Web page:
Keeping the data dynamite safe

Data is like dynamite – it doesn’t have its own ethics and it’s what we do with it that’s important.

That was the verbal fuse-wire that Professor Mark Whitehorn used to ignite a roundtable Teradata hosted last month, discussing the explosive issue of data privacy.

As a company that wants to tackle the issue of data transparency head-on, we assembled a panel of industry experts to direct their considerable brain-power at the challenges ahead.

The big thinkers who gathered at the Aqua Shard in London included:

  • Stephen Brobst, Teradata’s Chief Technical Officer
  • Michele Nati, Technical Lead in Privacy and Trust at Digital Catapult – a flagship of the UK Government’s digital economy strategy
  • Gus Hosein, the Executive Director of Privacy International – a respected commentator on data privacy
  • Joanne Bone, a partner at the law firm Irwin Mitchell with a special interest in data protection

Right from the start of the debate, it was clear that one of major issues looming on the Big Data privacy landscape actually has nothing to do with coding or analytics – it is legislation. Legislation that could be a great opportunity or a considerable threat, depending on your point of view.

Michele Nati stressed that while everyone present was concerned about the huge growth in data volumes from the Internet of Things, it was fundamentally about people and not inanimate objects. If trust is to be built, it will have to rely on open data, which is what the European Commission is pushing for, he said.

Picking up this point, Gus Hosein said in order to avoid Big Data becoming synonymous with Big Brother, citizens need the protection of the law. Otherwise the burgeoning smart cities brimming with every kind of sensor will lead to vastly-increased surveillance, especially in emerging economies where data protection legislation is as rare as an empty prison. He said the threats to individual privacy also came from insecure infrastructure that allows criminals and Governmental agencies access to personal data.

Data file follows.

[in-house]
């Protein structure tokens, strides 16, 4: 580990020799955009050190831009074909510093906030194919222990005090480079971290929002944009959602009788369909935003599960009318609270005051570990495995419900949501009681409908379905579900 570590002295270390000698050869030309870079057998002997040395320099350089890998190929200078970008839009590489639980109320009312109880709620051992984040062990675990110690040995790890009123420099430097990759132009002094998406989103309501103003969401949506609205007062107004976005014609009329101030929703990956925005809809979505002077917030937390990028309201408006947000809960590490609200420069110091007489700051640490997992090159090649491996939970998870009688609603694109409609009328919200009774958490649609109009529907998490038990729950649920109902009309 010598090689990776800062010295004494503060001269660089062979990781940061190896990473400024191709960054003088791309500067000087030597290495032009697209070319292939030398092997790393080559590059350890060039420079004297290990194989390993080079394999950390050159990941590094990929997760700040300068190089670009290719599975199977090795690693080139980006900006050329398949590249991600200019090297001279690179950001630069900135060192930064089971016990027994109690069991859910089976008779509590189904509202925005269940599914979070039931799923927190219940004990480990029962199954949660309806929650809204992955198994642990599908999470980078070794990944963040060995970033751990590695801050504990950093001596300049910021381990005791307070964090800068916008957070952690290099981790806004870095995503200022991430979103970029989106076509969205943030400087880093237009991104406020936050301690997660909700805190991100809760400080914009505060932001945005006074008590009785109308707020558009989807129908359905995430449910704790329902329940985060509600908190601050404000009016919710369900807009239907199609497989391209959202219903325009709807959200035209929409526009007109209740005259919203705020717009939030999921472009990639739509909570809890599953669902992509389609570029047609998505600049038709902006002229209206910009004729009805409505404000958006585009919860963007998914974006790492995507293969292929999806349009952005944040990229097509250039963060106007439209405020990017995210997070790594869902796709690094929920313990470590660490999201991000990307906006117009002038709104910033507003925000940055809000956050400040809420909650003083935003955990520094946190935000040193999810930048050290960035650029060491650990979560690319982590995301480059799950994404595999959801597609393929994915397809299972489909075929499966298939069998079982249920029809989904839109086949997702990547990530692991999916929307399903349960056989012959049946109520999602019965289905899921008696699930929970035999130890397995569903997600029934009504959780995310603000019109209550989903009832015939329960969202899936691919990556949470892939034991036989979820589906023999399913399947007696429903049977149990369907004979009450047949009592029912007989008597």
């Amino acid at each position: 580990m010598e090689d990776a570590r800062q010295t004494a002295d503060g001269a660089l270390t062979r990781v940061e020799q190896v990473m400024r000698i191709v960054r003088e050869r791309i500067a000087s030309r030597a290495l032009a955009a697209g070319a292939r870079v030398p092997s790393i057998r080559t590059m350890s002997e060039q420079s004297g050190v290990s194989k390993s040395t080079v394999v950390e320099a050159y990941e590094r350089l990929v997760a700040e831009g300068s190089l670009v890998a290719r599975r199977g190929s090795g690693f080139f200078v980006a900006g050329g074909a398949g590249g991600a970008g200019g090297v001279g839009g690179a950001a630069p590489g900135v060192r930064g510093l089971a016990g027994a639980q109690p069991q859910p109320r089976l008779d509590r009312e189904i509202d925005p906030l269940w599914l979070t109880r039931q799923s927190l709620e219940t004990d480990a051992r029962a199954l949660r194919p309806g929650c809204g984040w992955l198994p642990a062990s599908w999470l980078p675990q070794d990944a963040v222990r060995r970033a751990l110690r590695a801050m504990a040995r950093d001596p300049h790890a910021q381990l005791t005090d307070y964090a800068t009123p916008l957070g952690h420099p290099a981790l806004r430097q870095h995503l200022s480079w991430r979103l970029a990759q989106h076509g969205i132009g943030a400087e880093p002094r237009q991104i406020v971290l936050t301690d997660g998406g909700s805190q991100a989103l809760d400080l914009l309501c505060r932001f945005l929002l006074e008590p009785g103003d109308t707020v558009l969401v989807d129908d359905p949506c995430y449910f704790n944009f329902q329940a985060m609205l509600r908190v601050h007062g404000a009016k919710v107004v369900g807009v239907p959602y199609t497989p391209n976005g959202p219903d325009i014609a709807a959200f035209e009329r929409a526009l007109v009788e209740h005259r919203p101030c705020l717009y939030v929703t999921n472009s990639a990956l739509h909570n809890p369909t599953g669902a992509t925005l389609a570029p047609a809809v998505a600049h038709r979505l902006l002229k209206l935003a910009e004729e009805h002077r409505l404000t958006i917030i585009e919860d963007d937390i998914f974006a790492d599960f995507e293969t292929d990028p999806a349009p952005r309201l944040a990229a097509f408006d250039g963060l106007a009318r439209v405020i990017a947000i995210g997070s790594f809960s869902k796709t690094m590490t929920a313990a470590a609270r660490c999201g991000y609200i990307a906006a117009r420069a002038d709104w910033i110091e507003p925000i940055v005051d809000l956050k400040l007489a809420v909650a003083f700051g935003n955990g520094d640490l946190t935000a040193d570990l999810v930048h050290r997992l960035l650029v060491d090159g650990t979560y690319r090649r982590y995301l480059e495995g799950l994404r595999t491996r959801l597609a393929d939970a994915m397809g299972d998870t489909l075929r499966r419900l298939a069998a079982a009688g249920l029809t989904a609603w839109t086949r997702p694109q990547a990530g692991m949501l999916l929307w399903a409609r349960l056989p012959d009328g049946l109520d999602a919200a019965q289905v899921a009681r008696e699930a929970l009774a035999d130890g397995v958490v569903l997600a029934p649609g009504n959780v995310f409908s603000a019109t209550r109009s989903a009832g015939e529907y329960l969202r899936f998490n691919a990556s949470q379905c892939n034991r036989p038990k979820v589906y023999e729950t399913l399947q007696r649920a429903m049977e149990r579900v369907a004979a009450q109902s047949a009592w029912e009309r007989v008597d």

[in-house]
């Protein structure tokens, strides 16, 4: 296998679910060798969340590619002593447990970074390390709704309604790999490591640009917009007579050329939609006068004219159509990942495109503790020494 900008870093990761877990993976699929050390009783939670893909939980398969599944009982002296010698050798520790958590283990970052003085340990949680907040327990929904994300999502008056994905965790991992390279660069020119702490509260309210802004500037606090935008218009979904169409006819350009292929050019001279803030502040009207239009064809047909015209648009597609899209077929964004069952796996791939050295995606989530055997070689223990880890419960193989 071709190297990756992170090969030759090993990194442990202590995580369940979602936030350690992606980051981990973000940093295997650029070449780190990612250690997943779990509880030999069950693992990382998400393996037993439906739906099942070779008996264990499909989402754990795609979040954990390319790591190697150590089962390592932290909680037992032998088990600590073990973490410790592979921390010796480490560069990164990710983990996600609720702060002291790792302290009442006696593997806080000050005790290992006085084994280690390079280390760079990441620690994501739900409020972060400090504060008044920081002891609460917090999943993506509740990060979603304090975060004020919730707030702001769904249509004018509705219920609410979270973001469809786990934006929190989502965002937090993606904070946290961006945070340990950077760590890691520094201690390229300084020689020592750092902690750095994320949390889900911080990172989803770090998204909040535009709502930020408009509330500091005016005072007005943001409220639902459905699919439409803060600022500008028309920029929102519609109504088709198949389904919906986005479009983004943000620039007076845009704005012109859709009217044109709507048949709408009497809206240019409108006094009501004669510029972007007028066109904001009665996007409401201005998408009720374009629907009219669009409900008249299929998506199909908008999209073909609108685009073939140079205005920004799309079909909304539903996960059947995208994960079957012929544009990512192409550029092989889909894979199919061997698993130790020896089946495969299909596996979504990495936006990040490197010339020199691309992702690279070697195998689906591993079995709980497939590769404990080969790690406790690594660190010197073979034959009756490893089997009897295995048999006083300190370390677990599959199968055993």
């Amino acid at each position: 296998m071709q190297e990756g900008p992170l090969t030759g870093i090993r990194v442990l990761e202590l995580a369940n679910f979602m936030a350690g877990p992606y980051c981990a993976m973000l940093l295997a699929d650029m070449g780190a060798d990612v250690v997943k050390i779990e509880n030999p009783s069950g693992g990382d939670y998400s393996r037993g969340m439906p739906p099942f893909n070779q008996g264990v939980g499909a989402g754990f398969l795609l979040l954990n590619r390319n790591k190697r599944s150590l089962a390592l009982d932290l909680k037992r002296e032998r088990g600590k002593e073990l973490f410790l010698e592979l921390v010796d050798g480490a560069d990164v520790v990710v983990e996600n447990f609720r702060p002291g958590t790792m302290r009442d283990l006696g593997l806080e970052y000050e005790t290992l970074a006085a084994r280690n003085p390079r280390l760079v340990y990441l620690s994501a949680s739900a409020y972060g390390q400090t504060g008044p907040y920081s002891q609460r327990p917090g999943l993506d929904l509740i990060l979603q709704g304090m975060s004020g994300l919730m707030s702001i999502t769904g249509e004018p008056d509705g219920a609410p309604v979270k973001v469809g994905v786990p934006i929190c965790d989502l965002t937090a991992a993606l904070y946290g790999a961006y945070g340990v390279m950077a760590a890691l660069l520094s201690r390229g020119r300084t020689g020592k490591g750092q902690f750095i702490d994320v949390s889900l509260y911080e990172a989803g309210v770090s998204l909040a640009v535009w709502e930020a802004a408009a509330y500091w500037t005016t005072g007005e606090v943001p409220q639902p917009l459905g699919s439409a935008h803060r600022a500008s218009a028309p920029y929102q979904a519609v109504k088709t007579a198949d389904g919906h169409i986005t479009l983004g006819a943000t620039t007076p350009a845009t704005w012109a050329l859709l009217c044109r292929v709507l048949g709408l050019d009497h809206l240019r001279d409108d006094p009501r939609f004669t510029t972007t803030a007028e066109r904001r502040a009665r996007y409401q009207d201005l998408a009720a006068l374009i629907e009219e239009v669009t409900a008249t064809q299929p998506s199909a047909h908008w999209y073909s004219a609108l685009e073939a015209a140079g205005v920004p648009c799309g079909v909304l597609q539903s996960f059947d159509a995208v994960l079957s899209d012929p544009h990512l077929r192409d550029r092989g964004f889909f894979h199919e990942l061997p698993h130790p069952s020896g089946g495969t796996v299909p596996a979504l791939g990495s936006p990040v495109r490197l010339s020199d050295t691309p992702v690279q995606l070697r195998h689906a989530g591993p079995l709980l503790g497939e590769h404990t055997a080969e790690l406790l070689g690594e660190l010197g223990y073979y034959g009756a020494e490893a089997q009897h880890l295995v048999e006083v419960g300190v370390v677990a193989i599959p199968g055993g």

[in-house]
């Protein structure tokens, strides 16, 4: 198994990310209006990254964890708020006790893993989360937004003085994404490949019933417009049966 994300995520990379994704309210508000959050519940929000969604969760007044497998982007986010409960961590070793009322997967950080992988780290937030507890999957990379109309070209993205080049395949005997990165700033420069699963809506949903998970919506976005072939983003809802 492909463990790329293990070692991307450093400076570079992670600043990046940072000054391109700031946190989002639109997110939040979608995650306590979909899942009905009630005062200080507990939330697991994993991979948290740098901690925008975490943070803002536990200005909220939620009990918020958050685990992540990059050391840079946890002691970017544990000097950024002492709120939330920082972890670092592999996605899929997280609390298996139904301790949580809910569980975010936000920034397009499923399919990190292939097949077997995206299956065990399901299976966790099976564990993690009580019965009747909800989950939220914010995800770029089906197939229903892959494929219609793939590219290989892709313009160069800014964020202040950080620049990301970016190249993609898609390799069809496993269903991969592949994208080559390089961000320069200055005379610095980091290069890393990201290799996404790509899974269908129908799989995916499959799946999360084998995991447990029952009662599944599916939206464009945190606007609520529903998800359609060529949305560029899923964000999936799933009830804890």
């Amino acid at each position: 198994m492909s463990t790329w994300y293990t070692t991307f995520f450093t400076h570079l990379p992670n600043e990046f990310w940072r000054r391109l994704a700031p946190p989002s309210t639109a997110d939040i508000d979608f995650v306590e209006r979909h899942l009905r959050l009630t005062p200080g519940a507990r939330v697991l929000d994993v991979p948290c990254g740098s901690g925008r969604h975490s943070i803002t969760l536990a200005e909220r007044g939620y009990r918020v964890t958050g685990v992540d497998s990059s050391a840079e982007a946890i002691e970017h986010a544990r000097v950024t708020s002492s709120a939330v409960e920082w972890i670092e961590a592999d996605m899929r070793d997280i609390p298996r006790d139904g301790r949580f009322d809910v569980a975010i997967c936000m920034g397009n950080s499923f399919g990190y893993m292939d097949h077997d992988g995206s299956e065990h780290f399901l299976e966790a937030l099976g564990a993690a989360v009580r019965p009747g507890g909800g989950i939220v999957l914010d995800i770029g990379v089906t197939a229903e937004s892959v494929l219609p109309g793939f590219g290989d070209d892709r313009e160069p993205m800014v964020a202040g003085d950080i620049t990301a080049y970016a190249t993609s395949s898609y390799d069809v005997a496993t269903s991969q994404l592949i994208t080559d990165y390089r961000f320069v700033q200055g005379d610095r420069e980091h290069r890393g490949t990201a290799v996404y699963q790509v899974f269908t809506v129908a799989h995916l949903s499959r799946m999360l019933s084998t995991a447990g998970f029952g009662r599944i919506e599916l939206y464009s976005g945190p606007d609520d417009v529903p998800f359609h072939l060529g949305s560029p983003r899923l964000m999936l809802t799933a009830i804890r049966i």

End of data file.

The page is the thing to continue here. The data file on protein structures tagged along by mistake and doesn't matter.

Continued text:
For Hosein, encryption is a key part of data privacy and one of the ways in which the citizen can protect him or herself. Rather than being a security nightmare for police and intelligence services, he believes it is in fact an under-utilised tool that will keep our data secure anywhere in the world.

The panel’s legal expert, Joanne Bone, put forward the idea that legislation might not be needed if consumers are given a full picture of how organisations used their personal data. She said: “Transparency will push people to provide better security.”

But she warned that EU legislators have transparency as their aim and will impose standards if business does not deal with the problem itself. “That could be very bureaucratic, coming from the EU,” she cautioned.

Addressing this point, Stephen Brobst said there is a danger that poorly conceived data legislation will inflict severe damage on business and curb innovation.

For example, why should consumers be able to carry hard-won data about their profile and preferences from one film-streaming company to its competitor? Consumers will end up paying more for products and services if companies can only hold data for a very limited period, he warned.

Despite this danger, he still believes customers have the right to know more, highlighting that Teradata provides clients with the tools and guidance to boost transparency. He said: “As a consumer, I should be able to see the data you have about me, but in some industries, it is difficult to do that. Teradata cannot force its customers into this, but we can encourage and enlighten.”

Professor Whitehorn admitted that some multi-nationals push the boundaries in the way they handle personal data, but cautioned against placing too much faith in legislators. Governments drawing up new laws are not exactly disinterested parties, he said.

The discussion was drawn to a close with questions from the technology journalists in the audience, who indicated they are less interested in legislation than in rights about individual ownership of data, the future of encryption and the potential of third-party anonymisation.

Ready with a response, Brobst said Teradata already offers customers an encryption interface for personal data and as for anonymisation – there are some interesting start-ups out there.

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